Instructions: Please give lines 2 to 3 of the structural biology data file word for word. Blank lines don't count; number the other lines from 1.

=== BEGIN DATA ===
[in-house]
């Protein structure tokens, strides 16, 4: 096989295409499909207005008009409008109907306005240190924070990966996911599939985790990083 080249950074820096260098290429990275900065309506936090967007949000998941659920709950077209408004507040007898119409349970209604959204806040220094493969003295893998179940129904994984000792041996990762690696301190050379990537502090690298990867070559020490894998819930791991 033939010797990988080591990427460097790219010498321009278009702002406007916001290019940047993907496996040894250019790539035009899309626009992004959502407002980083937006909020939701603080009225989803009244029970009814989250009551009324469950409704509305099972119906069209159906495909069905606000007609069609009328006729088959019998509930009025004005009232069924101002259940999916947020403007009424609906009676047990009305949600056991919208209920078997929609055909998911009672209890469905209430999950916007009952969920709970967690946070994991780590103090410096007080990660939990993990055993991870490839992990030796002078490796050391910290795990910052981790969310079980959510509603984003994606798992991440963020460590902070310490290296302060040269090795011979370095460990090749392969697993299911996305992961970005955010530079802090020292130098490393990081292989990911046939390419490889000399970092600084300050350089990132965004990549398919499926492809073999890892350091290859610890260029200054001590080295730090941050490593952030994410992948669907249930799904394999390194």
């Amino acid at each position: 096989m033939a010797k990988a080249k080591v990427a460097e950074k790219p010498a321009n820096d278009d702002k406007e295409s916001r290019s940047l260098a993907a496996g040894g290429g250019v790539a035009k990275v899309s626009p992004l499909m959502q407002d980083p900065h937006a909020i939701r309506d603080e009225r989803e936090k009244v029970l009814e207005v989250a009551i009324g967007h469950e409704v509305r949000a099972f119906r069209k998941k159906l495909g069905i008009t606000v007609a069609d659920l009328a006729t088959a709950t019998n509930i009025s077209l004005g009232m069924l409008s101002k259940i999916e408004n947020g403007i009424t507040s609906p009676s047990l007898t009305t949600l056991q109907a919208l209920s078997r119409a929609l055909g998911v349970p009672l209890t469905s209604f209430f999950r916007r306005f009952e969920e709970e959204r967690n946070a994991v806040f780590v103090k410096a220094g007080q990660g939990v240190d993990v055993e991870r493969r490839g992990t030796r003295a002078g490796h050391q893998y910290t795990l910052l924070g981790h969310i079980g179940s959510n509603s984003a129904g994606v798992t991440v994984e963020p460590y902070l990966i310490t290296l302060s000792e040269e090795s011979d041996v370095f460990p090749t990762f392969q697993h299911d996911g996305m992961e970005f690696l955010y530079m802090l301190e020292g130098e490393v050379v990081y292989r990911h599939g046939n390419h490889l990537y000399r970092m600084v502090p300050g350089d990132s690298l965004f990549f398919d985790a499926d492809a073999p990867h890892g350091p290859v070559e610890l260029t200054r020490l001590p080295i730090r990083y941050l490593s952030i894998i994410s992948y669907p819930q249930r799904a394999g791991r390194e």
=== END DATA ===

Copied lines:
């Protein structure tokens, strides 16, 4: 096989295409499909207005008009409008109907306005240190924070990966996911599939985790990083 080249950074820096260098290429990275900065309506936090967007949000998941659920709950077209408004507040007898119409349970209604959204806040220094493969003295893998179940129904994984000792041996990762690696301190050379990537502090690298990867070559020490894998819930791991 033939010797990988080591990427460097790219010498321009278009702002406007916001290019940047993907496996040894250019790539035009899309626009992004959502407002980083937006909020939701603080009225989803009244029970009814989250009551009324469950409704509305099972119906069209159906495909069905606000007609069609009328006729088959019998509930009025004005009232069924101002259940999916947020403007009424609906009676047990009305949600056991919208209920078997929609055909998911009672209890469905209430999950916007009952969920709970967690946070994991780590103090410096007080990660939990993990055993991870490839992990030796002078490796050391910290795990910052981790969310079980959510509603984003994606798992991440963020460590902070310490290296302060040269090795011979370095460990090749392969697993299911996305992961970005955010530079802090020292130098490393990081292989990911046939390419490889000399970092600084300050350089990132965004990549398919499926492809073999890892350091290859610890260029200054001590080295730090941050490593952030994410992948669907249930799904394999390194």
């Amino acid at each position: 096989m033939a010797k990988a080249k080591v990427a460097e950074k790219p010498a321009n820096d278009d702002k406007e295409s916001r290019s940047l260098a993907a496996g040894g290429g250019v790539a035009k990275v899309s626009p992004l499909m959502q407002d980083p900065h937006a909020i939701r309506d603080e009225r989803e936090k009244v029970l009814e207005v989250a009551i009324g967007h469950e409704v509305r949000a099972f119906r069209k998941k159906l495909g069905i008009t606000v007609a069609d659920l009328a006729t088959a709950t019998n509930i009025s077209l004005g009232m069924l409008s101002k259940i999916e408004n947020g403007i009424t507040s609906p009676s047990l007898t009305t949600l056991q109907a919208l209920s078997r119409a929609l055909g998911v349970p009672l209890t469905s209604f209430f999950r916007r306005f009952e969920e709970e959204r967690n946070a994991v806040f780590v103090k410096a220094g007080q990660g939990v240190d993990v055993e991870r493969r490839g992990t030796r003295a002078g490796h050391q893998y910290t795990l910052l924070g981790h969310i079980g179940s959510n509603s984003a129904g994606v798992t991440v994984e963020p460590y902070l990966i310490t290296l302060s000792e040269e090795s011979d041996v370095f460990p090749t990762f392969q697993h299911d996911g996305m992961e970005f690696l955010y530079m802090l301190e020292g130098e490393v050379v990081y292989r990911h599939g046939n390419h490889l990537y000399r970092m600084v502090p300050g350089d990132s690298l965004f990549f398919d985790a499926d492809a073999p990867h890892g350091p290859v070559e610890l260029t200054r020490l001590p080295i730090r990083y941050l490593s952030i894998i994410s992948y669907p819930q249930r799904a394999g791991r390194e």